Tom agreed it would be better to stay. He called his son explaining the storm but would leave as soon as the roads cleared.

Tom and the three Dogs were in the TV room watching the news; when he smelled the aroma of pancakes and bacon. “Boy, that looks good Kaye. Can I help with anything?” He asked.

Kaye was setting down a large plate of pancakes. Kaye smiled at the offer. “No thanks, I'm hoping this will be okay Tom I haven't had time to get to the store in a few days.”

He looked over the table the pancakes were steaming hot the bacon was crisp, and the maple syrup placed on the table. “I haven't had buttermilk pancakes and bacon since my wife passed away four years ago, It's a treat.” He said as he sat down waiting for Kaye to join him,

She was about to start then stopped when Tom folded his hands over his plate bowed his head. He looked up smiled passing her the plate of pancakes. “Do you say grace at every meal Tom?" Kaye asked.

“Yes I do, every meal and pray at night and in the morning, do you?” Tom asked.

Kaye took a pancake from the stack that Tom held out for her, then passed the plate of bacon. “I used to, I guess, I don't see the point, Tom. I went to church every Sunday with my parents when I was growing up; that stopped after my mother divorced my father. Ed and I don't go to church, we should, when my dad died; of cancer. I prayed for him; he only got worse. My mom isn't well; she has angina. I don't pray for her, or for myself."

“I know how hard that can be,” he began, “and it's easy to blame him for things beyond our control. My wife; Jenny, died of a brain tumor. There was nothing the Doctors could have done. I tried to make her comfortable; it's all I could do.” He buttered his pancakes. “I watched as her mind slowly went, a little more each day. Towards the end, she didn't know our son and barely remembered me. She didn't deserve that; Jenny didn't deserve to suffer that kind of thing. She was a wonderful friend, partner a loving wife for fifty years. She worked hard by my side, she never complained. But it's not God's fault; I wanted to blame him, and I did for a while. Deep down I knew he had nothing to do with it." He looked across the table looked Kaye in the eyes.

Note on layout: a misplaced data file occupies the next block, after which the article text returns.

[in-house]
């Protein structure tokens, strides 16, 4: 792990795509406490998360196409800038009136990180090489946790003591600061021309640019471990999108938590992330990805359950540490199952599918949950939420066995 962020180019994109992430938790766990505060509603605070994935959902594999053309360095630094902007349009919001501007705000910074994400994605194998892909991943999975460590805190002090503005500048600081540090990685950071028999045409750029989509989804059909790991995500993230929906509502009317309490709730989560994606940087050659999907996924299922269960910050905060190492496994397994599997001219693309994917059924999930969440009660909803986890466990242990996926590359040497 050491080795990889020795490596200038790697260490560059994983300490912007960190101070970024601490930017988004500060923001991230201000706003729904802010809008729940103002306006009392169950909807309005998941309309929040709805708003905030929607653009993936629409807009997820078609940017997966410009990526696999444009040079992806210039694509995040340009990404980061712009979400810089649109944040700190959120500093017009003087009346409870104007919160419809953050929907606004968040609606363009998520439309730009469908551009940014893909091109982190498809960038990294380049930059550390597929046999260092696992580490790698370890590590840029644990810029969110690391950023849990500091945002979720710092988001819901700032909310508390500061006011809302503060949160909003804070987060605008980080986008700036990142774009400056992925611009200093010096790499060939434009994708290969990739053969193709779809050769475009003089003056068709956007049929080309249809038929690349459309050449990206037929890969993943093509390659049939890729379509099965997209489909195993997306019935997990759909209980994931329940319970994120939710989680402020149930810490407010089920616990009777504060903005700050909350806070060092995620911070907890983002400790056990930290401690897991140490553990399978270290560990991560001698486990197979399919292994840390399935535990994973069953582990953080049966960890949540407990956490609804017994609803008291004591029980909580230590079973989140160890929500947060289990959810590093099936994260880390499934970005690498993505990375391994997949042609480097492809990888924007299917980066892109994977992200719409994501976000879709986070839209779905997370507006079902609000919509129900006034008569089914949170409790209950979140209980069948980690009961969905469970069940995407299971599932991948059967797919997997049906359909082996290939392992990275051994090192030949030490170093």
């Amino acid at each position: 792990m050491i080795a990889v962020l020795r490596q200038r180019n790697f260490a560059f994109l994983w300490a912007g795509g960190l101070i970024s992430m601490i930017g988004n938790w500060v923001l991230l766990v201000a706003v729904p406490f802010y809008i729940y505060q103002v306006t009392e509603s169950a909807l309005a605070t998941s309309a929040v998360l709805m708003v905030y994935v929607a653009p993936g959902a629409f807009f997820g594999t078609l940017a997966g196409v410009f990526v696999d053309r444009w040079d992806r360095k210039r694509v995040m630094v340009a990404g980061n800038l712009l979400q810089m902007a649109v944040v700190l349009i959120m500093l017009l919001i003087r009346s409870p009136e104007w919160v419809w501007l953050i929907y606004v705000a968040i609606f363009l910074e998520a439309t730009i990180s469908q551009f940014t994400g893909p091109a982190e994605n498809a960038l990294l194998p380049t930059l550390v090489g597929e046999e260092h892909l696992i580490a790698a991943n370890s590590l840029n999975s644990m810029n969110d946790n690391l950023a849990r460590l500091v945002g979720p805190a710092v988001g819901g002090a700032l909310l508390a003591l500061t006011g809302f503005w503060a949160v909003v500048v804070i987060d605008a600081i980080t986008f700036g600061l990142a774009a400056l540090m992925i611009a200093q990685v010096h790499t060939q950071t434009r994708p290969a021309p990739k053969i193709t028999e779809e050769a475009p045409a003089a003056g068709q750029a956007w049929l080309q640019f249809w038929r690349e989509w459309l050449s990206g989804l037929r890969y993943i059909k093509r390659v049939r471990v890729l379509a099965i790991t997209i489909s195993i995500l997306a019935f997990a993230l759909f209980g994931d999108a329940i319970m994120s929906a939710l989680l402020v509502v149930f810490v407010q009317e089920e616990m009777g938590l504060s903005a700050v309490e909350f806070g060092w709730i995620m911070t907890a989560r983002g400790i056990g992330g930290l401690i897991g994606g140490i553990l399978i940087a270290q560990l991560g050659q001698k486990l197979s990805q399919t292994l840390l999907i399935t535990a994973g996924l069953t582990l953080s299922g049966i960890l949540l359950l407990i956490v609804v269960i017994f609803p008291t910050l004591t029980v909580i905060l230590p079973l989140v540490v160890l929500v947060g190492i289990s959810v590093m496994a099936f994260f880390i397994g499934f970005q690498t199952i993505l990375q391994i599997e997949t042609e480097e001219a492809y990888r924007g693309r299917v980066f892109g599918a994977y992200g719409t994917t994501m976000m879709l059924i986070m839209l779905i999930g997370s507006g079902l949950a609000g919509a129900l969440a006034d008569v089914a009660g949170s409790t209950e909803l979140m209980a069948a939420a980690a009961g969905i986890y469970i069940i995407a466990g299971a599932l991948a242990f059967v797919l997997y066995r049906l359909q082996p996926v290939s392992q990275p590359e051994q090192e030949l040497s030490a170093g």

“Kaye I think God has a purpose for us all, we may not agree with his plans. We can fight if we want, it won't matter much; it won't change his plans for us." He was pouring maple syrup on his pancakes as he talked. “You know, I find it hard that you think you don't have any faith. You must have a lot more than you think, Kaye I think God is very close to you, I see him in you. You have a lot more faith than you think..'Tom said.

“Why is that.” She asked.

"You're a farmer's wife; you can't farm without faith Kaye," He smiled at her "This is an excellent meal."